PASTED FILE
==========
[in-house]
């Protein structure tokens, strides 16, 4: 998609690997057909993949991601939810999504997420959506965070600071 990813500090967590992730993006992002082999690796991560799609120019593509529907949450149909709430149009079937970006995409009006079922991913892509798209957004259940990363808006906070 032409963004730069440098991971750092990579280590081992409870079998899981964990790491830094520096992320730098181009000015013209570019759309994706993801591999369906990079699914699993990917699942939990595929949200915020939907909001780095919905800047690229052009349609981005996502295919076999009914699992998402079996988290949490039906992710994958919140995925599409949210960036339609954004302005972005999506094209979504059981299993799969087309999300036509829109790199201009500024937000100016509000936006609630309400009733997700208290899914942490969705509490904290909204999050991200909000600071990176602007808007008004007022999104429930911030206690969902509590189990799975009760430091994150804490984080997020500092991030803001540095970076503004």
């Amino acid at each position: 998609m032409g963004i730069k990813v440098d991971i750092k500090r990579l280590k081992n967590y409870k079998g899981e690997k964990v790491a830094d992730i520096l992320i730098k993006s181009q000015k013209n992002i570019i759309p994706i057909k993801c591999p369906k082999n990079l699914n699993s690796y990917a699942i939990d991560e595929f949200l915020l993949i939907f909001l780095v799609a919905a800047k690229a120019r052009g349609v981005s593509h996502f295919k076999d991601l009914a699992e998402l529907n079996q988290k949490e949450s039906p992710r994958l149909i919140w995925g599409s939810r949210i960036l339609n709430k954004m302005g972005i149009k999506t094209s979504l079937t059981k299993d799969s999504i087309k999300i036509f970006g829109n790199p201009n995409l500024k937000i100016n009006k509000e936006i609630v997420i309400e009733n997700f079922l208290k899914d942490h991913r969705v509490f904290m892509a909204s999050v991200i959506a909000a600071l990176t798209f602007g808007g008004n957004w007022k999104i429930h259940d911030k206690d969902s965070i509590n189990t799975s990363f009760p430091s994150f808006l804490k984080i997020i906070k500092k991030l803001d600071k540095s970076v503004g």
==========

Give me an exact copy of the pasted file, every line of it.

[in-house]
């Protein structure tokens, strides 16, 4: 998609690997057909993949991601939810999504997420959506965070600071 990813500090967590992730993006992002082999690796991560799609120019593509529907949450149909709430149009079937970006995409009006079922991913892509798209957004259940990363808006906070 032409963004730069440098991971750092990579280590081992409870079998899981964990790491830094520096992320730098181009000015013209570019759309994706993801591999369906990079699914699993990917699942939990595929949200915020939907909001780095919905800047690229052009349609981005996502295919076999009914699992998402079996988290949490039906992710994958919140995925599409949210960036339609954004302005972005999506094209979504059981299993799969087309999300036509829109790199201009500024937000100016509000936006609630309400009733997700208290899914942490969705509490904290909204999050991200909000600071990176602007808007008004007022999104429930911030206690969902509590189990799975009760430091994150804490984080997020500092991030803001540095970076503004």
């Amino acid at each position: 998609m032409g963004i730069k990813v440098d991971i750092k500090r990579l280590k081992n967590y409870k079998g899981e690997k964990v790491a830094d992730i520096l992320i730098k993006s181009q000015k013209n992002i570019i759309p994706i057909k993801c591999p369906k082999n990079l699914n699993s690796y990917a699942i939990d991560e595929f949200l915020l993949i939907f909001l780095v799609a919905a800047k690229a120019r052009g349609v981005s593509h996502f295919k076999d991601l009914a699992e998402l529907n079996q988290k949490e949450s039906p992710r994958l149909i919140w995925g599409s939810r949210i960036l339609n709430k954004m302005g972005i149009k999506t094209s979504l079937t059981k299993d799969s999504i087309k999300i036509f970006g829109n790199p201009n995409l500024k937000i100016n009006k509000e936006i609630v997420i309400e009733n997700f079922l208290k899914d942490h991913r969705v509490f904290m892509a909204s999050v991200i959506a909000a600071l990176t798209f602007g808007g008004n957004w007022k999104i429930h259940d911030k206690d969902s965070i509590n189990t799975s990363f009760p430091s994150f808006l804490k984080i997020i906070k500092k991030l803001d600071k540095s970076v503004g």